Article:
Today, many people are concerned about eating a healthy diet. They may examine the ingredients of the food they eat to find out whether it’s high or low in fat, sodium, calories, fiber, etc., before they buy or eat it. Yet, people are not as attuned to assessing whether their interactions with certain people or their experiences with certain situations or phenomena may be emotionally nutritious for them. Consequently, many pain patients consume a diet of unhealthy emotions without realizing it.

An emotional diet that is high in fat, so to speak—full of negative emotions—is not healthy. It drains the patient of emotional energy and resiliency and lead to feelings of anger, bitterness, fear, depression, and hopelessness. Whereas a low-fat, nutritious emotional diet is augments emotional energy and reinforces a positive sense of self. Just as there is junk food, there are junk emotions.

Why Would Understanding One’s Emotional Nutritional Intake
Help Manage Chronic Pain?

Chronic pain is associated with the activation of brain centers related to the interpretation of pain (the pre-frontal cortex) and emotion (the limbic system). Thereby, the concept of emotional nutrition provides the why of how emotional reactivity and cognitive mindsets can change one’s experience of pain.

Self-management strategies where in which the patient reframes the thoughts and feelings about pain may actually bring about changes in neural activity (such as reducing activity in the amygdala linked to anxiety and stress responses) can in turn help decrease the perception of pain. Understanding how negative emotional states increase the perception of pain intensity is another aspect of pain literacy and is a self-management strategy. These concepts provide the basis of psychological nutrition:

  1. High fat (or negative) emotions are draining; they can heighten the perception of pain.
  2. Low fat (or positive) emotions are energizing; they can decrease the perception of pain.
  3. High stress-low reward experiences lead to a diet heavy in high fat (negative emotions) and lead to psychological undernourishment. Alternatively, low-stress, high-reward diets are rich in positive emotions and can lead to a psychologically nourishing state.
  4. Developing a snapshot of one’s day—the ratio of high-fat to low-fat emotions can provide the patient with an understanding of whether he or she is in an emotionally nourished or malnourished state.

Pain causes emotional distress and in turn emotional distress heighten the perception of pain which then heightens the patient’s suffering. Therefore, understanding the cyclical nature of how emotional responses affect the perception of pain is clinically valuable. For example, the more one focuses on the pain, the greater the intensity of the pain perception. This is turn leads to psychologically non-nutritious (high-fat) emotions such as stress, fear, frustration, helplessness, hopelessness, and depression. (Figure 4.)

Figure 4. Sagittal MRI slice with highlighting indicating location of the anterior cingulate cortex.
 (Sources: Wikipedia/Creative Commons.)
As a result, the patient is less motivated to follow the prescribed treatment and so the pain and medical condition can worsen. However, if the patient consumes a diet of low-fat emotions such as optimism, calm, confidence, and joy, their experience of pain intensity can be reduced, thus making the patient more inclined to follow the medical regimen.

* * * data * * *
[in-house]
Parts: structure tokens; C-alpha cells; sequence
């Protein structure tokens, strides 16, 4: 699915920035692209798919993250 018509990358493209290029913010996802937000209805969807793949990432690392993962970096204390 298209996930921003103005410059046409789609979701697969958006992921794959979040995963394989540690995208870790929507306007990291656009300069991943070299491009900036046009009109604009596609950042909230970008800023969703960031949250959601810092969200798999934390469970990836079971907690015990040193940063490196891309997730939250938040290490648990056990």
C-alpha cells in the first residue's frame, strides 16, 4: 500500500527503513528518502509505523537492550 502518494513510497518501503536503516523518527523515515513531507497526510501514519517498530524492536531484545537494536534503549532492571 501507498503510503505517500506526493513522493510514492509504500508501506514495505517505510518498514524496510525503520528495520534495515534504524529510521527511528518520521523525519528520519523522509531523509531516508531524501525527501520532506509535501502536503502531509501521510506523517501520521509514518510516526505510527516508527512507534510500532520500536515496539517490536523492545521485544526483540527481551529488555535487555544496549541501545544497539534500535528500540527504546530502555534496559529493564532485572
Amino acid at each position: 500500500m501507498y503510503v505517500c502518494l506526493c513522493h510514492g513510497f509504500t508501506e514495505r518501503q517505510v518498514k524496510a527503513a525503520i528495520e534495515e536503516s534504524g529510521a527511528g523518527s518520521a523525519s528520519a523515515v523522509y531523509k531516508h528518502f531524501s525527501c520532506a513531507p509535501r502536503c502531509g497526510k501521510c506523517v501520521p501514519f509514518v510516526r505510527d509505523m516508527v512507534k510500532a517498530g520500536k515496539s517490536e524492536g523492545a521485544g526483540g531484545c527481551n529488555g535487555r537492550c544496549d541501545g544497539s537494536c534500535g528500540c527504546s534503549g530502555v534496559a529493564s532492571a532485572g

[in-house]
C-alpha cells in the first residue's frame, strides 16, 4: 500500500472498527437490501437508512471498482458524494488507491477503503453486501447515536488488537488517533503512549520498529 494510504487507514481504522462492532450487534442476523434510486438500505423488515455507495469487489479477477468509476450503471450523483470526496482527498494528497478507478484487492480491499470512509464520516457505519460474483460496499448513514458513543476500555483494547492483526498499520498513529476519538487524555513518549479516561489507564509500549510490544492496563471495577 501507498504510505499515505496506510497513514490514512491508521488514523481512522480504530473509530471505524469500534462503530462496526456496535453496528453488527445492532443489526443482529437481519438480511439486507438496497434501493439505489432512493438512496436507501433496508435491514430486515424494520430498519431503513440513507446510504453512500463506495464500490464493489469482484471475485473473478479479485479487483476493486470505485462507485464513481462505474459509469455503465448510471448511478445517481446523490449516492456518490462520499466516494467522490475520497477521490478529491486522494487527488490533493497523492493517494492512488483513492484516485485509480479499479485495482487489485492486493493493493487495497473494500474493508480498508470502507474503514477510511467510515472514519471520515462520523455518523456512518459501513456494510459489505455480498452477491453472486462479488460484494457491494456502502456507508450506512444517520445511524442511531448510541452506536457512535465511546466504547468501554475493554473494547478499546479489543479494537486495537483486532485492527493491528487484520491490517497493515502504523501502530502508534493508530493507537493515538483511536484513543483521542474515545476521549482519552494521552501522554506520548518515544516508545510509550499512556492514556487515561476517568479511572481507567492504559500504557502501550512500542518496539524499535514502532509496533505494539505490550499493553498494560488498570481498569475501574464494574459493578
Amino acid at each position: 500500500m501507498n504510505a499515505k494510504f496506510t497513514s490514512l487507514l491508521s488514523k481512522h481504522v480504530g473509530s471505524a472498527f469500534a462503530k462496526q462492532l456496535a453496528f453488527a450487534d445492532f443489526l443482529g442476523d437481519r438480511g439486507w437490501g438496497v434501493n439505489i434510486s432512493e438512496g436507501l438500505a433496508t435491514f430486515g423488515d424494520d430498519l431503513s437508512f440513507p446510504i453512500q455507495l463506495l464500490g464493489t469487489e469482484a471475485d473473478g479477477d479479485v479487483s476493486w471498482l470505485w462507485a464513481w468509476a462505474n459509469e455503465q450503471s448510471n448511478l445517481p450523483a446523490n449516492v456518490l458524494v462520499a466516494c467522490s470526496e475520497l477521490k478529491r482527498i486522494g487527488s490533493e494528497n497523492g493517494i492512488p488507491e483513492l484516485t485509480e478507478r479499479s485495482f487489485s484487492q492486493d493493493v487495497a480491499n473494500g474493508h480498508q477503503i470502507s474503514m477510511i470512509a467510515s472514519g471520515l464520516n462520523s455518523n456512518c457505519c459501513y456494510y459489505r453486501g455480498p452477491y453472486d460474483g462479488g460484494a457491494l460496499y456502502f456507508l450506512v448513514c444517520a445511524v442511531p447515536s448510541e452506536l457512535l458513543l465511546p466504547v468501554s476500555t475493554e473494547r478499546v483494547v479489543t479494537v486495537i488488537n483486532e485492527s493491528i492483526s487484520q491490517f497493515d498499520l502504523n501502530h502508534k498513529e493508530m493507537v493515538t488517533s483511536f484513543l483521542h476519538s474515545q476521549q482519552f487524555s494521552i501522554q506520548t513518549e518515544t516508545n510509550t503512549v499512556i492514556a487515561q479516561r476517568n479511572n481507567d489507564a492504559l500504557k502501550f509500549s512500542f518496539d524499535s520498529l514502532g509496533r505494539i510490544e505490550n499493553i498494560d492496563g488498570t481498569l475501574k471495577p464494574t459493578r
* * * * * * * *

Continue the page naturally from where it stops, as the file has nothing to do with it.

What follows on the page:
Psychological Nutritional Prescription for Pain Reduction

The initial step of initiating a psychologically nutritious pain state consists of a quality-of-life assessment. This helps the patient and the physician better understand which events and experiences contribute to the patient’s psychological nutrition or malnutrition. Once the patient understands this, the she or he will be better prepared for the following:

  • To receiving education and information about the medical condition causing the pain and the nature of the pain experience. Education and information can reduce the patient’s anxiety and thereby reduce the severity of the pain experience
  • To developing self-efficacy that he or she can exert to control the pain experience. Just as people can control their nutritional intake of food, patients can control their psychological nutritional emotions.
  • To recognize negative emotional reactions (high fat) to pain (such as fear and depression) and how these emotions can be regulated so that the patient focuses less on the negative and increase the intake of positive emotions (low fat; such as spending more time on and being more preoccupied with thoughts and activities that do not center on pain; engaging in fun or spiritual activities).
  • To emphasize stress management, coping skills, and relaxation. If the pain cannot be reduced entirely, its sensation can be diminished if the patient learns better adaptation strategies.
  • To join a pain support group. Just as there are support groups to help people modify diet and lose weight, the patient should be encouraged to attend pain support groups. Sharing with people who have similar problems may feel more authentic for the patient and can help modify the emotional amplification of the pain.

Periodically, the patient should reassess his or her quality of life and level of psychological nutrition. As the emotional diet improves, so should the experience and reaction to pain. Psychological nourishment means living a meaningful life, one that places pain in the background rather than the foreground.

Shoba Sreenivasan, PhD, and Linda E. Weinberger, PhD, are the authors of the new book Psychological Nutrition, which encourages patients to live happier and healthier lives by monitoring emotions that are consumed on a daily basis.